On the way to Island in the Sky, Moab, Utah [Kodak Portra 400] It’s difficult to imagine wanting anything more from a color film than Kodak Porta 400 delivers. It represents just about the perfect film as far as I’m concerned. Color saturation and vividness are beautiful. Its ability to render a clear, sharp image is superb. It offers wonderful latitude to the film photographer wishing to not use a tripod and instead shoot off the hand. It’s grain in minimal and it scans superbly. Kodak Portra 400 is truly the perfect film for many photographic situations, especially in medium format (120).
Dead Horse Point State Park, Utah
Dead Horse Point State Park [Fuji PRO 400H] Sometimes you want something a little different and that’s where Fuji Pro 400H enters the equation. Its cooler, more neutral color bias tends to favor a slightly different color palette for a completely different interpretation of a scene. In a perfect world you’d have both films on hand to record the same scene with, then decide which you prefer in editing.

Doubling Up: Sometimes it’s hard to know if a scene is going to work better in black and white or color. If you’re shooting a digital camera you can of course switch easily back and forth between the modes to see. But with film it’s different. Yes, you can make a color scan black and white in Photoshop. But it’s just not the same. So I often bring both color and black and white film in both formats, 35mm and 120. Maybe crazy to some, but when it comes to film, “In for a penny, in for a pound.” (“used to express someone’s intention to complete an enterprise once it has been undertaken, however much time, effort, or money this entails.”)

frame 03 – Winter, Dead Horse Point State Park, Utah [Fuji Pro 400H]
frame 28 – Near Windows Area, Arches National Park, Utah [Ilford Delta 100 + Nikon F6]
Mesa Arch, Canyonlands National Park
Mesa Arch, Canyonlands. Usually there are 50 photographers lined up before dawn to photograph the sun appearing on the horizon through this iconic land mark. Today I had it all to myself. For half an hour. [Fuji PRO 400H]
Mesa Arch, Canyonlands National Park, Utah
frame 05 – Mesa Arch, Canyonlands National Park, Utah (2020) [Fuji Pro 400H]

Heading for home: Alas, all good things come to an end and it’s time to leave. The good news is, there’s a spectacular route home so the trip’s not really over… not until you hit I-70. Gas up, grab some coffee and head back out Highway 128.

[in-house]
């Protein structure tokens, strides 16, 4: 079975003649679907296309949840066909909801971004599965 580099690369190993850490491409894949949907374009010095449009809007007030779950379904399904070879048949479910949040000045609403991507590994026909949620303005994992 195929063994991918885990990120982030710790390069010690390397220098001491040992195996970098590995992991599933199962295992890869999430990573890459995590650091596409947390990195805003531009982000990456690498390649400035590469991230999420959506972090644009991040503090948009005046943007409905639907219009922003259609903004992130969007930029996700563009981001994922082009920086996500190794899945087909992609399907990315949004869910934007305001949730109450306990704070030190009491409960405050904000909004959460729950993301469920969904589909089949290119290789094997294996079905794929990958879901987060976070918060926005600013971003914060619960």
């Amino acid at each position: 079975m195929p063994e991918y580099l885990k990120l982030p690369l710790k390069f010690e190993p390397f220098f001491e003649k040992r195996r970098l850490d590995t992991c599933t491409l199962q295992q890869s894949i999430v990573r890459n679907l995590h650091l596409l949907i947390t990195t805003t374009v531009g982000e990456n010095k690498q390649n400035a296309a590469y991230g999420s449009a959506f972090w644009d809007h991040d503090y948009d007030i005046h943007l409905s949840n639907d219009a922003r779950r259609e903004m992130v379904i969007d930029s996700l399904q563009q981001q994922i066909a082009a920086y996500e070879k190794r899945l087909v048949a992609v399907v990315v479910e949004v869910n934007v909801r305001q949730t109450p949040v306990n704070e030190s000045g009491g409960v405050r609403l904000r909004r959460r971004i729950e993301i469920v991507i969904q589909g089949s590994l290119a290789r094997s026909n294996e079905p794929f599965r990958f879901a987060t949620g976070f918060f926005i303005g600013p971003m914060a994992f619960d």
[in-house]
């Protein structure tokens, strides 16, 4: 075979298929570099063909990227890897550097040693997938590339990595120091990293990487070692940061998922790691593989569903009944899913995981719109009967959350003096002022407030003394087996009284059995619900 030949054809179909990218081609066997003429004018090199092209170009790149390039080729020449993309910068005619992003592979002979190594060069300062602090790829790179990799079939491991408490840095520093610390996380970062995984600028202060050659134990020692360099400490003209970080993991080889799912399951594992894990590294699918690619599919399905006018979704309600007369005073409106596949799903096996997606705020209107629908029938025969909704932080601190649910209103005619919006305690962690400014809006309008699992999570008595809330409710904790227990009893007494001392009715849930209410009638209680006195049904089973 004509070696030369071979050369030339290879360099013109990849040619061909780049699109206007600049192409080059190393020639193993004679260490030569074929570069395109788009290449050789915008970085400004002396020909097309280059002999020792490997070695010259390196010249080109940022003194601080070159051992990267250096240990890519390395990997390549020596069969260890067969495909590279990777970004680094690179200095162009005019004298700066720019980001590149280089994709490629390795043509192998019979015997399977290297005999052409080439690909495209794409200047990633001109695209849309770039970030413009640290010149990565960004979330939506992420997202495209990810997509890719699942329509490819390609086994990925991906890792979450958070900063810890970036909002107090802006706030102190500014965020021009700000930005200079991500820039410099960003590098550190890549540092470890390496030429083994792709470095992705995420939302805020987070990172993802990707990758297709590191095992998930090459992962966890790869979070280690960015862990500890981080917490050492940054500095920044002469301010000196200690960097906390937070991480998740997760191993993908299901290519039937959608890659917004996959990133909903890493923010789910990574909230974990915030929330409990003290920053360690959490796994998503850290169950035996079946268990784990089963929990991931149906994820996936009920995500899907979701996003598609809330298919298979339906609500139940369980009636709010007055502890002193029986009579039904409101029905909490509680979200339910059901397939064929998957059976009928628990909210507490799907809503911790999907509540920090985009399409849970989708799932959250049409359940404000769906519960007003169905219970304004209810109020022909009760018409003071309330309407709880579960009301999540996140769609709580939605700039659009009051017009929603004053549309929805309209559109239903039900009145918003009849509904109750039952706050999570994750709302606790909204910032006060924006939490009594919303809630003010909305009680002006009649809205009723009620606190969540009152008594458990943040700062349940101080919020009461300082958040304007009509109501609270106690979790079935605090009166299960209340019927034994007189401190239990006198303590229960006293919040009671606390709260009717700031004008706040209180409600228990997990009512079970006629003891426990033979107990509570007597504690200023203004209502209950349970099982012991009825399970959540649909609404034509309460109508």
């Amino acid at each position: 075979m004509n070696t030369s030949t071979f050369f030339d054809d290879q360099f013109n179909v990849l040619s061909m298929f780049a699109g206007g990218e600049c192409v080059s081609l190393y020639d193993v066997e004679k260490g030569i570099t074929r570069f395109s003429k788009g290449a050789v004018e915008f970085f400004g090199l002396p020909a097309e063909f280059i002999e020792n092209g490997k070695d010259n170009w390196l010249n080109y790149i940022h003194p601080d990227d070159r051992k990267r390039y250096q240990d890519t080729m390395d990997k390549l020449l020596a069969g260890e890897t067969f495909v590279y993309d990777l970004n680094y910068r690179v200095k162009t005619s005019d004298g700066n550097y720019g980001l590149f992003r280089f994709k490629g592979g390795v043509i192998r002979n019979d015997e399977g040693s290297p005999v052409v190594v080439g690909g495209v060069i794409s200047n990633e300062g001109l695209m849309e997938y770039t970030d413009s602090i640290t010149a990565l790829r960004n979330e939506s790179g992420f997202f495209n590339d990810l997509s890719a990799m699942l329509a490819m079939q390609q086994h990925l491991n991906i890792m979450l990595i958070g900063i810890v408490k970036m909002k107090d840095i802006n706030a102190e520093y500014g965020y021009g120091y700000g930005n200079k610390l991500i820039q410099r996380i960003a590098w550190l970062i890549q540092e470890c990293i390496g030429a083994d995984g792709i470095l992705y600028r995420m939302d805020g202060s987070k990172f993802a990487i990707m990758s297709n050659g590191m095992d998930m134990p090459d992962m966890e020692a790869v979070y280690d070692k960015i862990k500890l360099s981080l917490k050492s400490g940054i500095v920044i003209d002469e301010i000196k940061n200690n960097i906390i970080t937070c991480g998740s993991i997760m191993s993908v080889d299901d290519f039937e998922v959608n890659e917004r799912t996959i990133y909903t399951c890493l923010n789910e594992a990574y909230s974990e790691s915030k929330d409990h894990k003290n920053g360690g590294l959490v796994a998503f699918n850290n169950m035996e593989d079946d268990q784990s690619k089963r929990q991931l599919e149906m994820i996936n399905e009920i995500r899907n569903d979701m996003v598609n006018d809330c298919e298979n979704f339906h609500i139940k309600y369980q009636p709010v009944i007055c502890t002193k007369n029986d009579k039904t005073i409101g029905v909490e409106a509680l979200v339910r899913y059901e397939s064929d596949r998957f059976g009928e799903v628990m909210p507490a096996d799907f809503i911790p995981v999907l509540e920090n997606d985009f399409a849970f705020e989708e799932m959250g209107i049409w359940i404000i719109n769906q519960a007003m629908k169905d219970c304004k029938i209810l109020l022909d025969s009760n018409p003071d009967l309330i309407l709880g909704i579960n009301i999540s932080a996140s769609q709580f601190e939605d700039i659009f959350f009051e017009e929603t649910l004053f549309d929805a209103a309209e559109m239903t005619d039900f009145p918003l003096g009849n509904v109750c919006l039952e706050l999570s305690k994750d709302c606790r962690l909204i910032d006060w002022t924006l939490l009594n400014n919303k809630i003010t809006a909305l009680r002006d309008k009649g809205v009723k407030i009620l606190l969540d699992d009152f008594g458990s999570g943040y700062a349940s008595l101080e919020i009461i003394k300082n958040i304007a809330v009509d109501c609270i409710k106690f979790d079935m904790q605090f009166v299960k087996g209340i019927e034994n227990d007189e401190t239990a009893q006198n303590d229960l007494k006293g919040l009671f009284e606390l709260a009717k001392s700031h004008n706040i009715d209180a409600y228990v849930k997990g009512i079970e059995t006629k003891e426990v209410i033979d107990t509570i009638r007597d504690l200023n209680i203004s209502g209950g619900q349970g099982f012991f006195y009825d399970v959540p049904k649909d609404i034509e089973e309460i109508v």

Castle Valley, Utah
Castle Valley, Utah [Kodak Portra 400]
Onion Creek, Castle Valley, Utah
frame 12-Highway 128 along the Colorado River, Canyonlands, Utah [Kodak Portra 400]
Howard Burnett Memorial Post Office, Cisco, Utah 84515
“ATTN: TOURISTS Please! Photograph from the ROAD!” Howard Burnett Memorial Post Office, Cisco, Utah 8 4 5 1 5 [Kodak Portra 400]
The more things change, the more they stay the same. My trusty Subaru, 245K miles and running strong.
The more things change, the more they stay the same: today’s trusty Subaru, 245K miles and running strong. Nothing like driving a car that’s been paid for for 10 years; saving money every time you fire him up. Everything saved not buying a new car fuels another trip. Plus, I’m kinda attached to him. #lovemysubaru
[Kodak Portra 400]

I don’t think the solemnity of Dead Horse Point hit me until this last visit. We prefer celebrating the beauty and grandeur of things. Who wants to focus on our failings? Though that was far from mind when I set out for the trip to Canyonlands early January, it’s one of the most pervasive and lingering thoughts from the trip.

frame 15 – Self Portrait, Dead Horse Point, Utah (January, 2020)


This trip I brought 4 cameras, each with a specific use in mind: 2 x 35mm Nikons (F5 & F6), and 2 x 645 Mamiyas (1000S and ProTL). The F6 ran mostly black & white Ilford Delta 100, with a little FP4. The F5 ran mostly E6; some new Ektachrome 100 paired with Provia 100F. The Mamiya’s were relegated to C-41 films and I was really excited to try a fresh box of Fuji Pro 400H, and of course favored and familiar Portra 400. I always have Delta 100 loaded in one of the ProTL backs and will often double up shooting color and black & white if I really like a scene and think it will print well wet.

This was my first experience shooting Fuji Pro400H and I’m impressed. Anyone familiar with Portra knows its warm bias, which is pleasing and beautiful in the right circumstances. Fuji Pro 400H has a much cooler, blueish bias I imagined would be excellent to convey the cooler palettes of Winter. Turns out having both on hand was a great way to better interpret different scenes.

The C-41 films were rated at ISO400 and shot at ISO200, then processed normally (at ISO400). This produced the lighter look I was after and prevented worrying about the bright fog fooling the camera’s meter. I still employed over exposure on some shots knowing full well how much latitude both films have. Slide films and Delta were exposed at rated speed ISO100.

I like the faster ISO400 films in the Mamiya because I can shoot hand held more easily. But since films have such tight grain, especially in 120 size, I know anything I shoot will enlarge beautifully. I had chrome films with me too but decided to save them. The fear was with such a featureless sky, chrome films with their inferior exposure latitude would render the skies pure white and not pick up subtle tones as the C-41 films successfully did.